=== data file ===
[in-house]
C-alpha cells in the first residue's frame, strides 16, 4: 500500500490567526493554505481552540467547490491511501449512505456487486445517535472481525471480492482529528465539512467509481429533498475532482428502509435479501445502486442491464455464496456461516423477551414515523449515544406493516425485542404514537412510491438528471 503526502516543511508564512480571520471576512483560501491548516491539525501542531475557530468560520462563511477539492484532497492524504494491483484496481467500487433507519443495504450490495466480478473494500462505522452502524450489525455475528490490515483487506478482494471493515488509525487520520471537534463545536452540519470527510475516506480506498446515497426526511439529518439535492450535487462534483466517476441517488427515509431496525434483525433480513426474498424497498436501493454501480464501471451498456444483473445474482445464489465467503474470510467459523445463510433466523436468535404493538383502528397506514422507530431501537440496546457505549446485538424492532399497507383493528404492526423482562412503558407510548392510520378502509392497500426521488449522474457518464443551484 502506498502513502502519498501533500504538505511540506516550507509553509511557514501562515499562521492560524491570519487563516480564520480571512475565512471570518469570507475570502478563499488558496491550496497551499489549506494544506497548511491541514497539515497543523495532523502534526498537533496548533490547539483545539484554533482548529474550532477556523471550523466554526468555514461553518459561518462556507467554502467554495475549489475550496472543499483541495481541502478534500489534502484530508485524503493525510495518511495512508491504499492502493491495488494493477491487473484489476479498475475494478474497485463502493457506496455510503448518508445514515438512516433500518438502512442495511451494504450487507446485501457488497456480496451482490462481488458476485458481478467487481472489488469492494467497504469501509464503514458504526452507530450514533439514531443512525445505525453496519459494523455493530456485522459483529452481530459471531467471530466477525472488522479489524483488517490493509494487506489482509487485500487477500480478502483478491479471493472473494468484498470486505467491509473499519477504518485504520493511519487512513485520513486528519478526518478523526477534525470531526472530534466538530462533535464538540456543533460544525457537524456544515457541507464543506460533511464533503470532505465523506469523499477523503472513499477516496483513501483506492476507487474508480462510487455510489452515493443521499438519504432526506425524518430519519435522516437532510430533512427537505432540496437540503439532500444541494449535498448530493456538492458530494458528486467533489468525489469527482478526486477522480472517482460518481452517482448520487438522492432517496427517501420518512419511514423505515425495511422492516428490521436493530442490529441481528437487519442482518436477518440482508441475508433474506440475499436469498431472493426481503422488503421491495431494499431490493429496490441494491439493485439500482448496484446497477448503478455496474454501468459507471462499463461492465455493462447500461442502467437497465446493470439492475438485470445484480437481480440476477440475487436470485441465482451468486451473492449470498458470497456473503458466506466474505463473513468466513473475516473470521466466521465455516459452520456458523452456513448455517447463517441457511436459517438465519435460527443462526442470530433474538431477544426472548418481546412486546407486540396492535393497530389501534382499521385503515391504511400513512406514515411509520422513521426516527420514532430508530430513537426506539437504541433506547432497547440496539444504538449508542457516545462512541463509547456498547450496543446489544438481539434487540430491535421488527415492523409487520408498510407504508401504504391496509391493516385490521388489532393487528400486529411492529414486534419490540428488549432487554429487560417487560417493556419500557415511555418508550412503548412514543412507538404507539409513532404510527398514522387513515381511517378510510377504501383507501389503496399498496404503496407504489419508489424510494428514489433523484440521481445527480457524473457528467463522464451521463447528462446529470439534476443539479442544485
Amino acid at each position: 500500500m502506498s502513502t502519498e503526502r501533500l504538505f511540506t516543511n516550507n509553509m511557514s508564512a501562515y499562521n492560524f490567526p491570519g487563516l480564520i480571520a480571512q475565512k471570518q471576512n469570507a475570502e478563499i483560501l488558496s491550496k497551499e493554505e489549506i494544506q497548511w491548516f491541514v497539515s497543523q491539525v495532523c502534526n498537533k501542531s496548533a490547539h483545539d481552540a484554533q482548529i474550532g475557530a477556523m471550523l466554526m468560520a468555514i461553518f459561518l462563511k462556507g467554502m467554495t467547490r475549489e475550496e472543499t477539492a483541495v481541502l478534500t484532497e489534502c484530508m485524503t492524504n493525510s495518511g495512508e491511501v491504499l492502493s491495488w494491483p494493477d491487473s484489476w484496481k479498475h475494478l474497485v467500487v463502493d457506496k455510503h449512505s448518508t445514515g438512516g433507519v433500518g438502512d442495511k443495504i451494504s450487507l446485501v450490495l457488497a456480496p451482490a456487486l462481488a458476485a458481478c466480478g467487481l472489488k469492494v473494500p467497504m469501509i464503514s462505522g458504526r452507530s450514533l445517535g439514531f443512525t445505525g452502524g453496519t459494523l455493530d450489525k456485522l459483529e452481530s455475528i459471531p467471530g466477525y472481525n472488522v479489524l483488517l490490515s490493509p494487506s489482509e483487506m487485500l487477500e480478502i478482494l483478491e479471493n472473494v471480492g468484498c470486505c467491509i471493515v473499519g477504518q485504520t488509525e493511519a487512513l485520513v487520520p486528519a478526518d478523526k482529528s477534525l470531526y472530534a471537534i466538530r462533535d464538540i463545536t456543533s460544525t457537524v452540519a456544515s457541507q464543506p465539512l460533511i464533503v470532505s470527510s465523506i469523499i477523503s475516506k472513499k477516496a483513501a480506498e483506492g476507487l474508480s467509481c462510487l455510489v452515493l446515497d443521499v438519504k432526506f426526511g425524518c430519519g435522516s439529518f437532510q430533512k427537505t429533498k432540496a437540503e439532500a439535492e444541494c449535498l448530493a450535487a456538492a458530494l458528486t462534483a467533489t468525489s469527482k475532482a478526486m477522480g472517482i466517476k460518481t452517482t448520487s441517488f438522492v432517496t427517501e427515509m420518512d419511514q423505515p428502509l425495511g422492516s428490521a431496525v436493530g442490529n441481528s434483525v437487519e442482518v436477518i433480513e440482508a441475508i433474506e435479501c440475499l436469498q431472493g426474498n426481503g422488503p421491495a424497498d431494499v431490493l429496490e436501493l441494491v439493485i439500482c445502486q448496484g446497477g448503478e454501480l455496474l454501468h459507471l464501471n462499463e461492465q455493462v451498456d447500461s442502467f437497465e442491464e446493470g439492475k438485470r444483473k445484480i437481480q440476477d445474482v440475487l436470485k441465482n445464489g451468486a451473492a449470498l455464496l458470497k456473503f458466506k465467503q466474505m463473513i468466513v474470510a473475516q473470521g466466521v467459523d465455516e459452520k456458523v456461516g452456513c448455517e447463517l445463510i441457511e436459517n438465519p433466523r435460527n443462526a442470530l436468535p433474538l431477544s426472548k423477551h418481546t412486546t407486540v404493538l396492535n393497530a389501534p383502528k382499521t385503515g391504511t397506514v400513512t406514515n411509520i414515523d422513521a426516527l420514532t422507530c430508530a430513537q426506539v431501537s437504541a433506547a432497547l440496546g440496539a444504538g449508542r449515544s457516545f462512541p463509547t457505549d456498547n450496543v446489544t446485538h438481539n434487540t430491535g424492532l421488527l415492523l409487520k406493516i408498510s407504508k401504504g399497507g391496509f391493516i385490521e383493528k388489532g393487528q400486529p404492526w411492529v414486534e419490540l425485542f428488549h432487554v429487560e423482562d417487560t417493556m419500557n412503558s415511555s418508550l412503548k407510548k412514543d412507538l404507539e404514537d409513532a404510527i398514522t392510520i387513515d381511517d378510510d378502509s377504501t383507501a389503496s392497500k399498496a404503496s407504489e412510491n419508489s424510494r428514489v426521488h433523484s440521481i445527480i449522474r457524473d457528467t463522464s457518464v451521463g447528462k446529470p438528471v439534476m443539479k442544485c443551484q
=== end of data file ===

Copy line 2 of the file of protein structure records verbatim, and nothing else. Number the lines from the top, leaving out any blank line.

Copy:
C-alpha cells in the first residue's frame, strides 16, 4: 500500500490567526493554505481552540467547490491511501449512505456487486445517535472481525471480492482529528465539512467509481429533498475532482428502509435479501445502486442491464455464496456461516423477551414515523449515544406493516425485542404514537412510491438528471 503526502516543511508564512480571520471576512483560501491548516491539525501542531475557530468560520462563511477539492484532497492524504494491483484496481467500487433507519443495504450490495466480478473494500462505522452502524450489525455475528490490515483487506478482494471493515488509525487520520471537534463545536452540519470527510475516506480506498446515497426526511439529518439535492450535487462534483466517476441517488427515509431496525434483525433480513426474498424497498436501493454501480464501471451498456444483473445474482445464489465467503474470510467459523445463510433466523436468535404493538383502528397506514422507530431501537440496546457505549446485538424492532399497507383493528404492526423482562412503558407510548392510520378502509392497500426521488449522474457518464443551484 502506498502513502502519498501533500504538505511540506516550507509553509511557514501562515499562521492560524491570519487563516480564520480571512475565512471570518469570507475570502478563499488558496491550496497551499489549506494544506497548511491541514497539515497543523495532523502534526498537533496548533490547539483545539484554533482548529474550532477556523471550523466554526468555514461553518459561518462556507467554502467554495475549489475550496472543499483541495481541502478534500489534502484530508485524503493525510495518511495512508491504499492502493491495488494493477491487473484489476479498475475494478474497485463502493457506496455510503448518508445514515438512516433500518438502512442495511451494504450487507446485501457488497456480496451482490462481488458476485458481478467487481472489488469492494467497504469501509464503514458504526452507530450514533439514531443512525445505525453496519459494523455493530456485522459483529452481530459471531467471530466477525472488522479489524483488517490493509494487506489482509487485500487477500480478502483478491479471493472473494468484498470486505467491509473499519477504518485504520493511519487512513485520513486528519478526518478523526477534525470531526472530534466538530462533535464538540456543533460544525457537524456544515457541507464543506460533511464533503470532505465523506469523499477523503472513499477516496483513501483506492476507487474508480462510487455510489452515493443521499438519504432526506425524518430519519435522516437532510430533512427537505432540496437540503439532500444541494449535498448530493456538492458530494458528486467533489468525489469527482478526486477522480472517482460518481452517482448520487438522492432517496427517501420518512419511514423505515425495511422492516428490521436493530442490529441481528437487519442482518436477518440482508441475508433474506440475499436469498431472493426481503422488503421491495431494499431490493429496490441494491439493485439500482448496484446497477448503478455496474454501468459507471462499463461492465455493462447500461442502467437497465446493470439492475438485470445484480437481480440476477440475487436470485441465482451468486451473492449470498458470497456473503458466506466474505463473513468466513473475516473470521466466521465455516459452520456458523452456513448455517447463517441457511436459517438465519435460527443462526442470530433474538431477544426472548418481546412486546407486540396492535393497530389501534382499521385503515391504511400513512406514515411509520422513521426516527420514532430508530430513537426506539437504541433506547432497547440496539444504538449508542457516545462512541463509547456498547450496543446489544438481539434487540430491535421488527415492523409487520408498510407504508401504504391496509391493516385490521388489532393487528400486529411492529414486534419490540428488549432487554429487560417487560417493556419500557415511555418508550412503548412514543412507538404507539409513532404510527398514522387513515381511517378510510377504501383507501389503496399498496404503496407504489419508489424510494428514489433523484440521481445527480457524473457528467463522464451521463447528462446529470439534476443539479442544485